In addition, the mailer contains the following opt-out notice in a paragraph set off by a border: "You can choose to stop receiving 'prescreened' offers of insurance from this and other companies by calling toll-free . . .. See 'PRESCREEN & OPT-OUT NOTICE' on the other side for more information about prescreened offers." The other side of the mailer that is referenced contains the following information:

PRESCREEN & OPT-OUT NOTICE: This "prescreened" offer of insurance is based on the information in your consumer reports, including your credit report, indicating that you meet certain eligibility criteria. This offer is not guaranteed if you do not meet our criteria at the time of application and expires 60 days after you receive it. If you wish to omit your name from future State Farm mailings, please contact me at: State Farm Customer Mail Response Center at: State Farm Insurance Company-Customer Mail Response Center -- P.O. Box 1800 -- Aurora, ILL 60507-9863. If you do not want to receive prescreened offers of insurance from this and other companies, contact the consumer reporting agencies listed below or call toll-free . . . .

Gelman contends that State Farm's mailer is an invitation to call State Farm to find out about the various insurance products that State Farm might attempt to sell. Put another way, Gelman contends that the State Farm mailing is nothing more than promotional material soliciting him to contact State Farm regarding its various insurance products and that it is therefore not the kind of firm offer of insurance that would legitimize State Farm's access to his credit report under federal law.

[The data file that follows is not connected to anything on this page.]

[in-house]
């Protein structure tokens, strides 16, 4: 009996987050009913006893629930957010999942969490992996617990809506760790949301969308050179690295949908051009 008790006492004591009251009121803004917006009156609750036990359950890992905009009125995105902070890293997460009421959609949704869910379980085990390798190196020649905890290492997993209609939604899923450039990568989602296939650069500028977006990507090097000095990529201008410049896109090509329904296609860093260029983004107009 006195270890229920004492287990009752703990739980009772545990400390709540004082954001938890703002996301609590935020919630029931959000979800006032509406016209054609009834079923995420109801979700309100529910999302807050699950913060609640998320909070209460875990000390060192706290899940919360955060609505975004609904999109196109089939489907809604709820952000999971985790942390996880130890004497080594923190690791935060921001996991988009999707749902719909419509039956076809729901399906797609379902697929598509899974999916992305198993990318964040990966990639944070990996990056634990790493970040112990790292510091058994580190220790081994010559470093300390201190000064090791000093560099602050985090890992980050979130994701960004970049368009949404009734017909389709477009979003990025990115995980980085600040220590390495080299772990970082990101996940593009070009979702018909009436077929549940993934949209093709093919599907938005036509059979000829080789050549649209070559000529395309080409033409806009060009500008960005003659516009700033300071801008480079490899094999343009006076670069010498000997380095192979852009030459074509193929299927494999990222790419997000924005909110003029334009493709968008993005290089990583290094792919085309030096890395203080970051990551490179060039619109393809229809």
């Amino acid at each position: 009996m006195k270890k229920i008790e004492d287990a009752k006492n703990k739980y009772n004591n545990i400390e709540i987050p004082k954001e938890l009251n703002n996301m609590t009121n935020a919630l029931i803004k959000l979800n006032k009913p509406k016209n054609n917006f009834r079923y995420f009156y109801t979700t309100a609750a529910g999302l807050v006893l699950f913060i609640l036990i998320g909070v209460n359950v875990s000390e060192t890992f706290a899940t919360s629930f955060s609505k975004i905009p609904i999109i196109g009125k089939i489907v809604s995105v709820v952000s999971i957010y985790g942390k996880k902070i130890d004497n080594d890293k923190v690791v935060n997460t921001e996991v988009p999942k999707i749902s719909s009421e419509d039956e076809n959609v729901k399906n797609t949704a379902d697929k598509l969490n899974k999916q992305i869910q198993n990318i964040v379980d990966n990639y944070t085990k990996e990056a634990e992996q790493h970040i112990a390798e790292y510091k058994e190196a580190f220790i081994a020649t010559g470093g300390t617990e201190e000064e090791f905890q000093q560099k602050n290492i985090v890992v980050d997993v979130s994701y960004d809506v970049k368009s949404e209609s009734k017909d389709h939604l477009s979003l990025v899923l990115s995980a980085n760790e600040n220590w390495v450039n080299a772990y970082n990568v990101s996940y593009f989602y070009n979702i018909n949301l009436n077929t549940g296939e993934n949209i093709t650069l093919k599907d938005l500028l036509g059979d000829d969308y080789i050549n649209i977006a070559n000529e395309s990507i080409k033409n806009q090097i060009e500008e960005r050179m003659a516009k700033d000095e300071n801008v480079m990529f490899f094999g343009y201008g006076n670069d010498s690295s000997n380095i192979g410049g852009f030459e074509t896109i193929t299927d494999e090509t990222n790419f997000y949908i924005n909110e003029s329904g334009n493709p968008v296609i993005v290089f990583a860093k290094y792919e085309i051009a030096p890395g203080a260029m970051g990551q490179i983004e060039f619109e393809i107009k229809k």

On November 22, 2006, Gelman filed a putative class action complaint against State Farm asserting four substantive and two procedural claims arising under the Fair Credit Reporting Act ("FCRA"), 15 U.S.C. § 1681 et seq. Specifically, Gelman asserted that: (1) State Farm obtained his credit report from a credit reporting agency under false pretenses in knowing and willful violation of § 1681q ("false pretenses claim"); (2) State Farm willfully violated § 1681b(f) without a permissible purpose ("permissible purpose claim"); (3) State Farm's offer of insurance did not contain the "clear and conspicuous" disclosures required by § 1681m ("the disclosure claim"); and (4) State Farm negligently violated each of the foregoing statutory provisions in violation of § 1681o. Gelman also sought declaratory and injunctive relief.

State Farm responded by filing a motion to dismiss for failure to state a cause of action pursuant to Fed.R.Civ.P. 12(b)(6), and the district court granted that motion as to all of Gelman's claims. Gelman v. State Farm Mut. Auto. Ins. Co., 2007 WL 2306578 (E.D. Pa. Aug. 9, 2007). The district court held that Gelman failed to state a claim for his false pretenses and permissible purpose claims because State Farm's mailer constituted an offer of insurance under the FCRA, and that was a "permissible purpose" for disclosing Gelman's credit report. Id. at *4-8. It further held that the FCRA does not provide for a private right of action to recover for disclosures that are contrary to ...